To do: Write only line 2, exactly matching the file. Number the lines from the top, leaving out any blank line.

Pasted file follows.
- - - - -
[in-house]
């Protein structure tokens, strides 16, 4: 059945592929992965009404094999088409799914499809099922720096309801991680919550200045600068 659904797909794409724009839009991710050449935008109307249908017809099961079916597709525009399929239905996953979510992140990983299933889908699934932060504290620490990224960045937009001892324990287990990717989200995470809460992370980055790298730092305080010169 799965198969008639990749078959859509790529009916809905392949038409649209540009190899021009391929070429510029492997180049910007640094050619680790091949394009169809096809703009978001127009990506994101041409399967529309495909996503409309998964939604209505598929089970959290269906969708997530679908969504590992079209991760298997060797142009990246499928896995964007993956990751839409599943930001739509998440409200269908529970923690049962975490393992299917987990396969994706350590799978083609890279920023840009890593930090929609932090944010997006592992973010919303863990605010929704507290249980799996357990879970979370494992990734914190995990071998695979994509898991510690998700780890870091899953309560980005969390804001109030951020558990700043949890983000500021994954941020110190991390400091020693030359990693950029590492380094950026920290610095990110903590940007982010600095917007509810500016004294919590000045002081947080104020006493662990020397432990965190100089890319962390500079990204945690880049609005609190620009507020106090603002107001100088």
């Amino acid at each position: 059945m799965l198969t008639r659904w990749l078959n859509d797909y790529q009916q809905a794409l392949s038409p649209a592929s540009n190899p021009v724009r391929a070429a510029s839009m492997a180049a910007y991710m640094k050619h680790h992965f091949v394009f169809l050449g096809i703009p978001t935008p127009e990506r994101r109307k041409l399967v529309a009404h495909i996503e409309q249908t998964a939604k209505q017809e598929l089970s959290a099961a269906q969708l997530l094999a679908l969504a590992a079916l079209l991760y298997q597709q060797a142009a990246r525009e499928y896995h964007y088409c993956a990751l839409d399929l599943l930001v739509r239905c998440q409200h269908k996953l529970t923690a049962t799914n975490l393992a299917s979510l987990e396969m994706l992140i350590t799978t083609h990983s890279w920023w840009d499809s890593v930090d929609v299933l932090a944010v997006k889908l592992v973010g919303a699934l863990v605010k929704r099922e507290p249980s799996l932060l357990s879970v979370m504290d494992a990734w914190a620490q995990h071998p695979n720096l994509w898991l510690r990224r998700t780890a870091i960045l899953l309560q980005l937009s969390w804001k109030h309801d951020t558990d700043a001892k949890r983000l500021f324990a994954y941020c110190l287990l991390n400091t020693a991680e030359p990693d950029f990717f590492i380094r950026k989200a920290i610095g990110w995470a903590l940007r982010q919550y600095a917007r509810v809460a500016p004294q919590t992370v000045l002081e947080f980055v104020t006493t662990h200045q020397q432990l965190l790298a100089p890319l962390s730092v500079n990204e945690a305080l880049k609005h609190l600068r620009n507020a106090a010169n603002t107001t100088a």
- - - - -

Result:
């Protein structure tokens, strides 16, 4: 059945592929992965009404094999088409799914499809099922720096309801991680919550200045600068 659904797909794409724009839009991710050449935008109307249908017809099961079916597709525009399929239905996953979510992140990983299933889908699934932060504290620490990224960045937009001892324990287990990717989200995470809460992370980055790298730092305080010169 799965198969008639990749078959859509790529009916809905392949038409649209540009190899021009391929070429510029492997180049910007640094050619680790091949394009169809096809703009978001127009990506994101041409399967529309495909996503409309998964939604209505598929089970959290269906969708997530679908969504590992079209991760298997060797142009990246499928896995964007993956990751839409599943930001739509998440409200269908529970923690049962975490393992299917987990396969994706350590799978083609890279920023840009890593930090929609932090944010997006592992973010919303863990605010929704507290249980799996357990879970979370494992990734914190995990071998695979994509898991510690998700780890870091899953309560980005969390804001109030951020558990700043949890983000500021994954941020110190991390400091020693030359990693950029590492380094950026920290610095990110903590940007982010600095917007509810500016004294919590000045002081947080104020006493662990020397432990965190100089890319962390500079990204945690880049609005609190620009507020106090603002107001100088």